I emerged from my doctor’s office into the waiting room as the gray afternoon sky was finally fading away to black. I stopped and dropped my book on to an empty chair, intending to pause only long enough to put on my coat and my gloves. As I dressed for the bitter chill of a suburban December evening, I glanced at the flat screen on the wall next to the reception desk. And there was Nelson Mandela. Even as frail as he was, he looked too vibrant and too monumental for even HDTV to contain. Even as he seemed to nearly crumble under the strain of waving a gaunt, bony hand to the gathered masses, he towered as pillar among them. Even “retired from retirement,” he was a monument to all that is great and right about humanity.
But – even as charmed as I was by his white hair, high cheekbones, and disarmingly winsome smile – a hollow acidity began to gnaw at my belly. I lingered long enough for the anchorwoman to reappear on-screen, although I already knew what she was going to say. Given Mandela’s recent illness, it seemed there was only one story left to be told.
Nelson Mandela had passed on.
I exited the office through a morass of emotions. I drove home with the radio off, sitting in stunned silence amid the distant echoes of my own doleful reminiscence. I wrestled with my confusion as I tried desperately to figure out what it was in that moment that had moved me so much.
I am a white, middle class, middle American suburbanite who’s never left mainland America save for a honeymoon in the Bahamas. I have never been a victim of cruelty or discrimination other than being made fun of for my morbid obesity as a child. And I have never had to face adversity or overcome a major obstacle that wasn’t of my own making.
As a boy, I only knew of Mandela’s existence because of Cliff Huxtable’s twin grandchildren (Winnie and Nelson) on The Cosby Show, and my understanding of Apartheid was limited to what I gleaned from watching Lethal Weapon 2. In 1994, I was a freshman in high school and barely even aware of Bill Clinton’s presidency let alone Mandela’s election in South Africa. I wouldn’t even discover rugby until nearly three years after the Springboks’ impossible victory in the 1995 World Cup. I wouldn’t learn of the legend of Nelson Mandela and Francois Pienaar until reading John Carlin’s incomparable Playing the Enemy while I waited for the release of the somewhat forgettable Invictus.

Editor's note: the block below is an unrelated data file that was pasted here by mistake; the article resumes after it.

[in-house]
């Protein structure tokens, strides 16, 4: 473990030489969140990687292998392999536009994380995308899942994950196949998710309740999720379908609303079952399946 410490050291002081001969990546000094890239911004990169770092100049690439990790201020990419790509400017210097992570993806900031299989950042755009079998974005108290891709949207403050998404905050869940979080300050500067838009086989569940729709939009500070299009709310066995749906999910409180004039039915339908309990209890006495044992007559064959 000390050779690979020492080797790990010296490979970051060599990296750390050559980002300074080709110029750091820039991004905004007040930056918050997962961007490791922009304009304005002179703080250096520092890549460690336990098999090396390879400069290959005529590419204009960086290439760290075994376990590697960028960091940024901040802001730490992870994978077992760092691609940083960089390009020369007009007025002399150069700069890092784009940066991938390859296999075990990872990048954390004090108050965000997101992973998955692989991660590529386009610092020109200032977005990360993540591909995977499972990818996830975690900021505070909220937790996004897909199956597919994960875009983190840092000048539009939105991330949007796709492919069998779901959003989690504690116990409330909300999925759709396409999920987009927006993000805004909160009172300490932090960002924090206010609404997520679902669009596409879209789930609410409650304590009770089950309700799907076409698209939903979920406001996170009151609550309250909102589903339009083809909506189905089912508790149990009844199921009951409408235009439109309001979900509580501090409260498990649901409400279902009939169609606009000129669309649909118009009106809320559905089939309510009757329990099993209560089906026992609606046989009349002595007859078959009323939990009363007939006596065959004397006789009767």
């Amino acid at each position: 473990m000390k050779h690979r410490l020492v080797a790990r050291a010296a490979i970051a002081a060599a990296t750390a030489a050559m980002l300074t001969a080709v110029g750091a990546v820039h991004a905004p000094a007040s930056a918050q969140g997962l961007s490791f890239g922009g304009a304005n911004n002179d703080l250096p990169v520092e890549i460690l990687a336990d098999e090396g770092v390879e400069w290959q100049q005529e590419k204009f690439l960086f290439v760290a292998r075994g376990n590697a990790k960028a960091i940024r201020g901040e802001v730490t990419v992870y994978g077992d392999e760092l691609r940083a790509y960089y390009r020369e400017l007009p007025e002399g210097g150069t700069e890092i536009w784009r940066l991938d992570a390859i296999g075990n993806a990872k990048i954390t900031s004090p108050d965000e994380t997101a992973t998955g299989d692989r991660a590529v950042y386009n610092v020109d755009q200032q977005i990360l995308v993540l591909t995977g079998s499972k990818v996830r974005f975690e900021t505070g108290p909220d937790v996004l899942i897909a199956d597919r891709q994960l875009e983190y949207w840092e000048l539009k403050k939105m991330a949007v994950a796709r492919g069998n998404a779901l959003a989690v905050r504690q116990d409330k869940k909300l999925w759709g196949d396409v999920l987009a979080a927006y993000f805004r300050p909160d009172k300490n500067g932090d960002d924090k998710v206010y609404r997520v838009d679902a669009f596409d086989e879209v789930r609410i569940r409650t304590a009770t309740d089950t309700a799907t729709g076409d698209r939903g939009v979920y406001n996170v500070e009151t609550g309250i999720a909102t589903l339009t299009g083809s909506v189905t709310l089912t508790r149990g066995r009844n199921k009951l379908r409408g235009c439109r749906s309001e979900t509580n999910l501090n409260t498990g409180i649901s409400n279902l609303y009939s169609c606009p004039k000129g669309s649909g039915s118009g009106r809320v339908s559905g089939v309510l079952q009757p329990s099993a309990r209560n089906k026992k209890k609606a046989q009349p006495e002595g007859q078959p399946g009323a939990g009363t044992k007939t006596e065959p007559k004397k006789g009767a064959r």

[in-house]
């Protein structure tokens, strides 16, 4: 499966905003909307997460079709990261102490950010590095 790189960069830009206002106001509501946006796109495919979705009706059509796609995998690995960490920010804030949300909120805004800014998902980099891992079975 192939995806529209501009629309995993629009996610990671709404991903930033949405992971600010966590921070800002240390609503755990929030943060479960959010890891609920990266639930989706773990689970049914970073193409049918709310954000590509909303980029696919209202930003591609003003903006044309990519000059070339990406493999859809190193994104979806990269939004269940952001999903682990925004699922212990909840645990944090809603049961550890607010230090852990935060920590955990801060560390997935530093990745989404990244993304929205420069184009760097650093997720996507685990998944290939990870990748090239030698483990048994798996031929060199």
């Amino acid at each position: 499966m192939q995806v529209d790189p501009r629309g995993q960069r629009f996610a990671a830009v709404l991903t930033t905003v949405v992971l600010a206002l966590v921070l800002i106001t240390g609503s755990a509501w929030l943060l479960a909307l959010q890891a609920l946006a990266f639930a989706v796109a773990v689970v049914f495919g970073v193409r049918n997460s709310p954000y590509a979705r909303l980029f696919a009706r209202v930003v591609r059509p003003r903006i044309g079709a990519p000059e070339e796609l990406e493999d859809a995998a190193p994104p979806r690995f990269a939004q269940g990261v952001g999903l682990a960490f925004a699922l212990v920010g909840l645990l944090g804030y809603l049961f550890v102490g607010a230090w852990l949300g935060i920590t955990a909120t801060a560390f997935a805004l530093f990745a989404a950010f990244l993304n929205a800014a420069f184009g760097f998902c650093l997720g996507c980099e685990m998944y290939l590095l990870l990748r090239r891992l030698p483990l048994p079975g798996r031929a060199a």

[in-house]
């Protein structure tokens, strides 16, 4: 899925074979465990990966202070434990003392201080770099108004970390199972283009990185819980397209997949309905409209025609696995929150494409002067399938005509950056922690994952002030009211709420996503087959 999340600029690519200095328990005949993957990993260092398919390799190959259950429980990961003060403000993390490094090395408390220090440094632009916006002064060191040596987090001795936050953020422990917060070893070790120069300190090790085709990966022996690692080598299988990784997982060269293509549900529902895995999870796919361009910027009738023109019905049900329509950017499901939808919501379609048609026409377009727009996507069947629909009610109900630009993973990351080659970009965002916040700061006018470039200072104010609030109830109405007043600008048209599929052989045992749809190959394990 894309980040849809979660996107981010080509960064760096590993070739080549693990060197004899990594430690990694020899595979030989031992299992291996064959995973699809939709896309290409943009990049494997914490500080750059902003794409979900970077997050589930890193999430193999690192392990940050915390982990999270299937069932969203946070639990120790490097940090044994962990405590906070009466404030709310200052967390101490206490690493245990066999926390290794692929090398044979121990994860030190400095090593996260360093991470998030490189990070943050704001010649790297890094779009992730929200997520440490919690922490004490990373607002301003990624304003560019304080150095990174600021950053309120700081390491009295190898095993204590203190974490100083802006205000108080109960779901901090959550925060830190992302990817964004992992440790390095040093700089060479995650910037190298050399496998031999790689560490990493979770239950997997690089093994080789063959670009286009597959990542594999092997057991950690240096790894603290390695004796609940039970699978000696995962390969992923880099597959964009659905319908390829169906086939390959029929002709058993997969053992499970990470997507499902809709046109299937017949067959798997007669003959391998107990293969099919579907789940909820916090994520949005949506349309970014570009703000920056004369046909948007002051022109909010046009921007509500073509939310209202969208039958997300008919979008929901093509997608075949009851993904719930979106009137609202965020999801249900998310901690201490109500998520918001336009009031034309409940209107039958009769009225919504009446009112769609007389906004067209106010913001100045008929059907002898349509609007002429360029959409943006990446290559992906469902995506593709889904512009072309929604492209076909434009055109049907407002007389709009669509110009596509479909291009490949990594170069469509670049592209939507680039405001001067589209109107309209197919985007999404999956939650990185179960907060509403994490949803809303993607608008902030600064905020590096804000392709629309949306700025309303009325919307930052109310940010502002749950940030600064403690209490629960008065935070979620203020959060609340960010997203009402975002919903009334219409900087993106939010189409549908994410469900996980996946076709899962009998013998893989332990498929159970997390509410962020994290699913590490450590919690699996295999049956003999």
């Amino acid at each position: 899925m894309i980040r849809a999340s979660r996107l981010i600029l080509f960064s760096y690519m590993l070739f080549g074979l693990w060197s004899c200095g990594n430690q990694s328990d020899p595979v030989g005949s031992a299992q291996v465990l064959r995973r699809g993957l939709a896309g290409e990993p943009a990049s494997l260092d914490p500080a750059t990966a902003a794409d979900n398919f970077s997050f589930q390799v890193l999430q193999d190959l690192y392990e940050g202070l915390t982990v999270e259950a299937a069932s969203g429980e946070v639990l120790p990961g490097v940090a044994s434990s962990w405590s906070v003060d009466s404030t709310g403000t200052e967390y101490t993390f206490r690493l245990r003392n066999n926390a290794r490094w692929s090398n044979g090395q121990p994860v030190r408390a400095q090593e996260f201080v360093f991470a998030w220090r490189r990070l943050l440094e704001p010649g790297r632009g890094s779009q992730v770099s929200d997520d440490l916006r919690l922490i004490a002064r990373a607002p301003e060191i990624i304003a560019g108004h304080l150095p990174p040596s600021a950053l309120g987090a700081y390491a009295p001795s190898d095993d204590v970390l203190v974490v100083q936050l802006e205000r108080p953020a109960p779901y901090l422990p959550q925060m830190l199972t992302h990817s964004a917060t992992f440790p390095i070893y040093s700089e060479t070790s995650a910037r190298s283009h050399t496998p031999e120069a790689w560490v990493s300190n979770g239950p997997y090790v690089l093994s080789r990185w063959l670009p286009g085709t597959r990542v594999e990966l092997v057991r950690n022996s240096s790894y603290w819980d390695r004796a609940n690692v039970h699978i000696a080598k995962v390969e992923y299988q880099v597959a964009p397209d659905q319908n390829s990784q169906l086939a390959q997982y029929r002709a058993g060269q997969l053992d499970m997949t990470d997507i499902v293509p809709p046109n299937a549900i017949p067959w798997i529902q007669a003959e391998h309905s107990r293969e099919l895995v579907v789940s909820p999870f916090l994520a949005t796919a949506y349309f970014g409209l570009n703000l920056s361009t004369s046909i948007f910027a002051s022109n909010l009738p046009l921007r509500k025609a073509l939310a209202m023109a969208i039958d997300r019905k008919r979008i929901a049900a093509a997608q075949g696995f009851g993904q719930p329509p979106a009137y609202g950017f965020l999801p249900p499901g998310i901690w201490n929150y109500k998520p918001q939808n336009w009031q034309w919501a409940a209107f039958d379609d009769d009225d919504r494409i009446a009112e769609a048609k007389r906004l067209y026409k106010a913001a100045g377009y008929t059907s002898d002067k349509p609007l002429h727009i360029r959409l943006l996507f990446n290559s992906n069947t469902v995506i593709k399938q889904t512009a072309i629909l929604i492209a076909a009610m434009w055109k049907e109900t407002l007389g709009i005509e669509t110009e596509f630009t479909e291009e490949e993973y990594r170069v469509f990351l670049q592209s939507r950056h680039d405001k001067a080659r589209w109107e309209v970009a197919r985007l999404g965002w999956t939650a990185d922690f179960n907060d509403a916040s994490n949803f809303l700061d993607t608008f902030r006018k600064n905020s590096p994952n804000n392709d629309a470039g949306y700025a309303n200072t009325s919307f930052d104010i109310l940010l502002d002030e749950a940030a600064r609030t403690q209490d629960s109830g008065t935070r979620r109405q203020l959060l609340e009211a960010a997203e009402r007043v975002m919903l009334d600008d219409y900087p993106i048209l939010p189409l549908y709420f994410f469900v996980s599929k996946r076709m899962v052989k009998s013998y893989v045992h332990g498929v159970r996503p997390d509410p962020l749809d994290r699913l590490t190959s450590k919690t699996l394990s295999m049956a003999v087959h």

So why am I left feeling hopelessly alone and shattered in the wake of Mandela’s death?
Maybe it’s because I live in a country that finally found the courage to elect a non-Caucasian president and that maintained enough faith to reelect him four years later. Maybe it’s because I’m blessed enough to teach in a classroom and coach on two teams that, although sometimes short on diversity, are long on tolerance, acceptance, and comradery. Or maybe it’s because I was lucky enough to have just left the office of a gifted family practitioner – with whom I’ve trusted the health and well-being of my wife, my daughters, and myself – without ever until that moment giving a thought to the fact that she’s an African-American woman.
I know that Mandela made none of these things possible in my life. But he did make them a reality in South Africa, a nation that had been long torn by hate, bigotry, and violence.
So thank you, Nelson Mandela, for the gifts you have given the world. Thank you for your activism, your suffering, and your reconciliation.
Thank you for your thirty-plus years in prison, from which we’ve learned the importance of endurance, perseverance, and – above all – patience.
Thank you for your return to freedom, from which we’ve learned the power of embracing those who were, are, and would be our enemies with warmth, compassion, and forgiveness.
Thank you for your presidency, from which we’ve learned the revitalizing spirit of change and the healing power of compromise.
And thank you, most of all, for leaving this world a better place than you found it. Scores of men and women have spoken and will continue to speak of love, peace, and equality among all people. But from you we learned it can actually happen.
May our heads be unbowed, may our future find us unafraid, and may our fate fulfill your faith in us.